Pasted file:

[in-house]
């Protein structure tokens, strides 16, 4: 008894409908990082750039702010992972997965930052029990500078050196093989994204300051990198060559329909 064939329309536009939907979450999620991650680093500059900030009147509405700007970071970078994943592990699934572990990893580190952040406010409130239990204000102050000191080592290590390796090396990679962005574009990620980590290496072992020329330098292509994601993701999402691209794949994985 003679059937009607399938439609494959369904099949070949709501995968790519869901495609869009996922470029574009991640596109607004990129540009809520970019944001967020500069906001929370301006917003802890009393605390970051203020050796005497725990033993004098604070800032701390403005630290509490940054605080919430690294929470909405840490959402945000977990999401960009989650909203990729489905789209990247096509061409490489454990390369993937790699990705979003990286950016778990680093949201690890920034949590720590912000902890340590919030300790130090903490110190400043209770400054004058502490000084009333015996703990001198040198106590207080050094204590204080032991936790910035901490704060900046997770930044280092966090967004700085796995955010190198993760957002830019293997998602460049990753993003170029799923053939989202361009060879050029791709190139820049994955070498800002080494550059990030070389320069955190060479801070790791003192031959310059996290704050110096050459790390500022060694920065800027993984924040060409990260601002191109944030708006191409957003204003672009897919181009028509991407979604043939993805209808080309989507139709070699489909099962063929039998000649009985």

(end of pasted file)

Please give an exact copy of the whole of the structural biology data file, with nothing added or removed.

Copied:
[in-house]
């Protein structure tokens, strides 16, 4: 008894409908990082750039702010992972997965930052029990500078050196093989994204300051990198060559329909 064939329309536009939907979450999620991650680093500059900030009147509405700007970071970078994943592990699934572990990893580190952040406010409130239990204000102050000191080592290590390796090396990679962005574009990620980590290496072992020329330098292509994601993701999402691209794949994985 003679059937009607399938439609494959369904099949070949709501995968790519869901495609869009996922470029574009991640596109607004990129540009809520970019944001967020500069906001929370301006917003802890009393605390970051203020050796005497725990033993004098604070800032701390403005630290509490940054605080919430690294929470909405840490959402945000977990999401960009989650909203990729489905789209990247096509061409490489454990390369993937790699990705979003990286950016778990680093949201690890920034949590720590912000902890340590919030300790130090903490110190400043209770400054004058502490000084009333015996703990001198040198106590207080050094204590204080032991936790910035901490704060900046997770930044280092966090967004700085796995955010190198993760957002830019293997998602460049990753993003170029799923053939989202361009060879050029791709190139820049994955070498800002080494550059990030070389320069955190060479801070790791003192031959310059996290704050110096050459790390500022060694920065800027993984924040060409990260601002191109944030708006191409957003204003672009897919181009028509991407979604043939993805209808080309989507139709070699489909099962063929039998000649009985």